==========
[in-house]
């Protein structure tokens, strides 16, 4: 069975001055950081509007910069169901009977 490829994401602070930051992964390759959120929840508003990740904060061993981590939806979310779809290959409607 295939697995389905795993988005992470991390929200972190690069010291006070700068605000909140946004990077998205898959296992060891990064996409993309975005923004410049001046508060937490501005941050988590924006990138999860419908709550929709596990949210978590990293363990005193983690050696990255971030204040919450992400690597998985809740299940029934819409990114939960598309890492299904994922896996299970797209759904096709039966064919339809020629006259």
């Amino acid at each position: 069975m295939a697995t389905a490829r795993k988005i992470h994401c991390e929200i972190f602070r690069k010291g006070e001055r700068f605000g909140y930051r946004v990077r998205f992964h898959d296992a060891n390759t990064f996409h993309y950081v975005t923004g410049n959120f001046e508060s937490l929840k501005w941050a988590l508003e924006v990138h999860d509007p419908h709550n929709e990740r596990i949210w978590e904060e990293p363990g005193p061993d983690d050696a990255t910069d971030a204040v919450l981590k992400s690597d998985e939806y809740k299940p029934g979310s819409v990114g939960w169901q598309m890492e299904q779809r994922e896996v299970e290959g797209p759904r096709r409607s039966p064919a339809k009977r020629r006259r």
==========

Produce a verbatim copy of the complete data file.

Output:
[in-house]
């Protein structure tokens, strides 16, 4: 069975001055950081509007910069169901009977 490829994401602070930051992964390759959120929840508003990740904060061993981590939806979310779809290959409607 295939697995389905795993988005992470991390929200972190690069010291006070700068605000909140946004990077998205898959296992060891990064996409993309975005923004410049001046508060937490501005941050988590924006990138999860419908709550929709596990949210978590990293363990005193983690050696990255971030204040919450992400690597998985809740299940029934819409990114939960598309890492299904994922896996299970797209759904096709039966064919339809020629006259």
């Amino acid at each position: 069975m295939a697995t389905a490829r795993k988005i992470h994401c991390e929200i972190f602070r690069k010291g006070e001055r700068f605000g909140y930051r946004v990077r998205f992964h898959d296992a060891n390759t990064f996409h993309y950081v975005t923004g410049n959120f001046e508060s937490l929840k501005w941050a988590l508003e924006v990138h999860d509007p419908h709550n929709e990740r596990i949210w978590e904060e990293p363990g005193p061993d983690d050696a990255t910069d971030a204040v919450l981590k992400s690597d998985e939806y809740k299940p029934g979310s819409v990114g939960w169901q598309m890492e299904q779809r994922e896996v299970e290959g797209p759904r096709r409607s039966p064919a339809k009977r020629r006259r």